The Right Tool for the Right Job.
Recently I've had to advocate for Sketch more than ever as there has been a migration from companies to use Figma. Since both are Vector based the difference lies in the fundamental format in which each is composed. A common misconception is that Figma has a desktop application dedicated to Mac’s. In fact they provide a web container that isn’t as useful as Sketch to perform design tasks on a MacBook or other Apple desktop devices. When asking a large corporation about their choice for Figma they said the rational boiled down to one thing: licensing. Sketch is Native to Mac and is only available on their platform, whereas Figma provides access from any system into their service. The ability to access design is one aspect, however with no dedicated PC’s that solve the creative needs of designers it begs the question of why use a web container for their application if the industry standard is a MacBook Pro.
Sketch is Native to Mac OS, Figma is a web container. There are clear differences that enable Sketch to be higher quality in design.
Since Sketch is Native to Mac it enables high fidelity over the designs created. I recently built CosmicMotive.com using Sketch because the degree of fidelity when doing Native applications is of the highest importance. Figma can get close, but the level of design achievable using Sketch is far greater than Figma, which is why I prefer this tool as a standard to my design. I primarily design Native experiences and when I am not doing that I prefer having higher fidelity in my work.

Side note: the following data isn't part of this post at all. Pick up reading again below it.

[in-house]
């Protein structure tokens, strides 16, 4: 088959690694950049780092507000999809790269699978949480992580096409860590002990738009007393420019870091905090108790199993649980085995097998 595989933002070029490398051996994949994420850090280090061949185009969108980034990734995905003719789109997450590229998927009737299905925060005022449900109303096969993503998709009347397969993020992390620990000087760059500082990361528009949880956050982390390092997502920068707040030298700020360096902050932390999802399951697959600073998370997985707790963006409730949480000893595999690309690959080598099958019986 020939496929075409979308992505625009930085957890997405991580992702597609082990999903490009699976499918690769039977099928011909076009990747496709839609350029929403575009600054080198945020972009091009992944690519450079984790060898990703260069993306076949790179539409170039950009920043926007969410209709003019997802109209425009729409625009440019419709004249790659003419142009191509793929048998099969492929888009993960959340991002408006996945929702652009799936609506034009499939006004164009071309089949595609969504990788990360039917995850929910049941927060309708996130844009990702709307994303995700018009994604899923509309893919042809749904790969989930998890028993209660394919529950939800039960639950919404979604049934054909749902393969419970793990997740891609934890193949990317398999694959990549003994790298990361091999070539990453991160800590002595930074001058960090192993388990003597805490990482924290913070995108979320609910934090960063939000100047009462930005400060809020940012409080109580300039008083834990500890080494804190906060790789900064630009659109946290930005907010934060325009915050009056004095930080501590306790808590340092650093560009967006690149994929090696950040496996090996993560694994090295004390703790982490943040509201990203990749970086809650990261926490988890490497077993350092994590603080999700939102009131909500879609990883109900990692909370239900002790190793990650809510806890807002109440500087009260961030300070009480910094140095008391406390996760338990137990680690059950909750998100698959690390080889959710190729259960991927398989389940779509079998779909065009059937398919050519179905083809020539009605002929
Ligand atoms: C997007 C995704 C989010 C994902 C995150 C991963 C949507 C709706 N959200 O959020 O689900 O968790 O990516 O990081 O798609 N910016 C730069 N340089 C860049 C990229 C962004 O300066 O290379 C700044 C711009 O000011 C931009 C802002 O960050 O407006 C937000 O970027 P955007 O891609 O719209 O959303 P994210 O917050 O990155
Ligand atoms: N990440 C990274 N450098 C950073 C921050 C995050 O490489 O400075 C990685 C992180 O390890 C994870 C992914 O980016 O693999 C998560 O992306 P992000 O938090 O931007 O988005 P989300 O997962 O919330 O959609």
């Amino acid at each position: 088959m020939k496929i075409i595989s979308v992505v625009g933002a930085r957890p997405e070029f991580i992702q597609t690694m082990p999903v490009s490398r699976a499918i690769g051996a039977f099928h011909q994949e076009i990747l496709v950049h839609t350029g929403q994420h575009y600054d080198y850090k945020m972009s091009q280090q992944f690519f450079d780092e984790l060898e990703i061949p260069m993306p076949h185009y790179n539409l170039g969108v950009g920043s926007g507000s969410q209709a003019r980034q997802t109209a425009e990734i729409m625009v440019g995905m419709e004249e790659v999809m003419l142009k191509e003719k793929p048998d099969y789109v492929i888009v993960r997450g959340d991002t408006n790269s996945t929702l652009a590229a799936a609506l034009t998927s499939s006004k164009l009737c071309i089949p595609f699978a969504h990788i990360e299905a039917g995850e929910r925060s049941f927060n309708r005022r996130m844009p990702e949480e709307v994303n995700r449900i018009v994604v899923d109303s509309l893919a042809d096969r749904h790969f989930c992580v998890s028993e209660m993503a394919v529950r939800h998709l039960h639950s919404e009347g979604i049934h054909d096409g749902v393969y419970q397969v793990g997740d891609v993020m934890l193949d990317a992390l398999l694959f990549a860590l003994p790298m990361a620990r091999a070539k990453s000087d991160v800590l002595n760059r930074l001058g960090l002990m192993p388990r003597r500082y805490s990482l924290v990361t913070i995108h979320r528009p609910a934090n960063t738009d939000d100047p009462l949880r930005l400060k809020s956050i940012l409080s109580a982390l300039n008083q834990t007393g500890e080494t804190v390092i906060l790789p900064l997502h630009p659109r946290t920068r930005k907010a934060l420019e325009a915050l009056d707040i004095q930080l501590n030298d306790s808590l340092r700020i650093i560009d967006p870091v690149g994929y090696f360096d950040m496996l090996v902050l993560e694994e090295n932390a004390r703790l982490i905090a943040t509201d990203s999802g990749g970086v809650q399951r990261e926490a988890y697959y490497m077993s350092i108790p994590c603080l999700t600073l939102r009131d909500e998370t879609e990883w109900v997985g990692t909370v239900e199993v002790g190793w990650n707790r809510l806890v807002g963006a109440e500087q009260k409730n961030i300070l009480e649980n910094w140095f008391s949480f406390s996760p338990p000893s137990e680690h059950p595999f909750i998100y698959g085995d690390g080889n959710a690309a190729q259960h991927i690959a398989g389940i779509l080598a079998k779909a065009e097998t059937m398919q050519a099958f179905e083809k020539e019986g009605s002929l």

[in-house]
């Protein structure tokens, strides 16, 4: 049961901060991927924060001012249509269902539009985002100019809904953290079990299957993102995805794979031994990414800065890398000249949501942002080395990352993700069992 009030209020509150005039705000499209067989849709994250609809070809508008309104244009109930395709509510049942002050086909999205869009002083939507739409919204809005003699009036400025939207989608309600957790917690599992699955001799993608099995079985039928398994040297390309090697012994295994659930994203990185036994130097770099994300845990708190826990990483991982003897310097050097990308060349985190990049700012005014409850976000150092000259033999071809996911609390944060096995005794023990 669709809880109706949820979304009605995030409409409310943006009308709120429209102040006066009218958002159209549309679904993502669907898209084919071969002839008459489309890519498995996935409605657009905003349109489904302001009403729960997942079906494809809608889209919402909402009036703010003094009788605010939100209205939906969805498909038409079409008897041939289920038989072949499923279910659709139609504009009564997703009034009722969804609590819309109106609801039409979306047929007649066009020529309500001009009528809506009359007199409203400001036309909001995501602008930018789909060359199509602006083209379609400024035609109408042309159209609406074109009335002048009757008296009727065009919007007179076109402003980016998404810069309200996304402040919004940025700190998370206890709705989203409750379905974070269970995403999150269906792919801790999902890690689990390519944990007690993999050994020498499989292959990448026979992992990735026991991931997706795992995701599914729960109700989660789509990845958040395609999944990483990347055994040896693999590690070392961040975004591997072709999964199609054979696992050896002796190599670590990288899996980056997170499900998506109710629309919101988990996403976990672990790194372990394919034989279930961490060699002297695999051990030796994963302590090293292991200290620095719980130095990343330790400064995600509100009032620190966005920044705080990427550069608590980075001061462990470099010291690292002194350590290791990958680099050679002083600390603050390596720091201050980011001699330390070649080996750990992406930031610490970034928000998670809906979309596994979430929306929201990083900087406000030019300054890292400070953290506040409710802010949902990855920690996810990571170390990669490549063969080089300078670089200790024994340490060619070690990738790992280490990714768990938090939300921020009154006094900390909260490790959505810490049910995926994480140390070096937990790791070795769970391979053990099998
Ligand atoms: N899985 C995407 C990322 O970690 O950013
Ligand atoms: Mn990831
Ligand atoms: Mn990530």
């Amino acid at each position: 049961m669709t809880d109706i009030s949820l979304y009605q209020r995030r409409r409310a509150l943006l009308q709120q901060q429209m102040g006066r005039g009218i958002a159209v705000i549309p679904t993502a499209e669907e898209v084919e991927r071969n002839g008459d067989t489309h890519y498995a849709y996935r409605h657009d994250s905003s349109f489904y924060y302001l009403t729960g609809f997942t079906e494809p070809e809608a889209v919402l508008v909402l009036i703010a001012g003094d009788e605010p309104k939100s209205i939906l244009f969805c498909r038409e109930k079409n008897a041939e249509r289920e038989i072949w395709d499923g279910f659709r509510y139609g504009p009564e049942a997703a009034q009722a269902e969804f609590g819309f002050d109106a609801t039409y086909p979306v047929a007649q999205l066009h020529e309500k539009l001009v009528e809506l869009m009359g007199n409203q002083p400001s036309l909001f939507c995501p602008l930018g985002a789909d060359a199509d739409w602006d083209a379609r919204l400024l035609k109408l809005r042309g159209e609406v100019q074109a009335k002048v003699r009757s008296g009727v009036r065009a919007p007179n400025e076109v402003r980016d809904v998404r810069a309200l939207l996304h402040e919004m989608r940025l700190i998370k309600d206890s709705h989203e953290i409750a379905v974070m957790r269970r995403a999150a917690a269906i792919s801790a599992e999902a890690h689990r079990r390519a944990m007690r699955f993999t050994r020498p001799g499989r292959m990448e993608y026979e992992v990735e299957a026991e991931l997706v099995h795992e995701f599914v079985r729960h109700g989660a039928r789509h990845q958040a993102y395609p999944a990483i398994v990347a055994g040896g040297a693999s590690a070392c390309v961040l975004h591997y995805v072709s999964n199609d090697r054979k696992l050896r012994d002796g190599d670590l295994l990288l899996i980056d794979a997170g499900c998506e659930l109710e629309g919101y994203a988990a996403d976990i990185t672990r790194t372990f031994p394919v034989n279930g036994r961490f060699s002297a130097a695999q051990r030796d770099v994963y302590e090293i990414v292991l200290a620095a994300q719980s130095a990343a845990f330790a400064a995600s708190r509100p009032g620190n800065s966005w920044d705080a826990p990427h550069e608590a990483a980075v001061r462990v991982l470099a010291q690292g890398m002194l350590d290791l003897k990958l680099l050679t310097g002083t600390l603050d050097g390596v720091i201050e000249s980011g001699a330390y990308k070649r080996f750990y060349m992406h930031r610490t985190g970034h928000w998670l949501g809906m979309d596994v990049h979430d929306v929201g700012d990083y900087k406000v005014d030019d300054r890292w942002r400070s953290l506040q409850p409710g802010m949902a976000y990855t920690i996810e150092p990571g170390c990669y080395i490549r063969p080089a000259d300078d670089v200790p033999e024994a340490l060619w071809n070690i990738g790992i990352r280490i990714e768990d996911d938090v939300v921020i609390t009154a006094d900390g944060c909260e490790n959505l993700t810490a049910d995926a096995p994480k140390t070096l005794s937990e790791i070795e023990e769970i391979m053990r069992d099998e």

Figma is a great tool that follows the same general principle of using Vector shapes as a guide, however the ability for it to render as clean as Sketch is not possible. If you are doing responsive web applications that don’t require a high degree of final visual polish this is a great choice. However when providing final designs for Native experiences Sketch is the only solution that will provide the degree of quality that is required. It’s hard to compare the two, however I find that most people who do so are not educated on this piece and it is important to use the right tool for the right job. Licensing and containing the experience to Mac only has it's limitations, but for designers looking for a high degree of fidelty there is little comparison with how each can render and the potential output.